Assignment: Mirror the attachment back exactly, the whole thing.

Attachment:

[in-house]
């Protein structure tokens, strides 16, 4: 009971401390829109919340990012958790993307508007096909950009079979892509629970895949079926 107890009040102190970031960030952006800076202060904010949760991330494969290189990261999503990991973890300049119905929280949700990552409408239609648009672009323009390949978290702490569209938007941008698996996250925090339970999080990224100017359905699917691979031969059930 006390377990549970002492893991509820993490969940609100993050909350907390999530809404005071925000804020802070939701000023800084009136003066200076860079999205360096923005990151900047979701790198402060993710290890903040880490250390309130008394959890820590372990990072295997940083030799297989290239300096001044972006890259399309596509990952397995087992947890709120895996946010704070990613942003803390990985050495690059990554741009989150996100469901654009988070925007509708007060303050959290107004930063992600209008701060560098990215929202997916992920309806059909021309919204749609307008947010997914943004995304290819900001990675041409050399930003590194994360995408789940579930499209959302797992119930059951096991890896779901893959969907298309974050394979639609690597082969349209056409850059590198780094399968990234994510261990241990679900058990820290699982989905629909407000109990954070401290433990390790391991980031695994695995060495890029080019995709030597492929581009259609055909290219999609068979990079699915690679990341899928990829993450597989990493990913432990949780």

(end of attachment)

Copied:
[in-house]
């Protein structure tokens, strides 16, 4: 009971401390829109919340990012958790993307508007096909950009079979892509629970895949079926 107890009040102190970031960030952006800076202060904010949760991330494969290189990261999503990991973890300049119905929280949700990552409408239609648009672009323009390949978290702490569209938007941008698996996250925090339970999080990224100017359905699917691979031969059930 006390377990549970002492893991509820993490969940609100993050909350907390999530809404005071925000804020802070939701000023800084009136003066200076860079999205360096923005990151900047979701790198402060993710290890903040880490250390309130008394959890820590372990990072295997940083030799297989290239300096001044972006890259399309596509990952397995087992947890709120895996946010704070990613942003803390990985050495690059990554741009989150996100469901654009988070925007509708007060303050959290107004930063992600209008701060560098990215929202997916992920309806059909021309919204749609307008947010997914943004995304290819900001990675041409050399930003590194994360995408789940579930499209959302797992119930059951096991890896779901893959969907298309974050394979639609690597082969349209056409850059590198780094399968990234994510261990241990679900058990820290699982989905629909407000109990954070401290433990390790391991980031695994695995060495890029080019995709030597492929581009259609055909290219999609068979990079699915690679990341899928990829993450597989990493990913432990949780």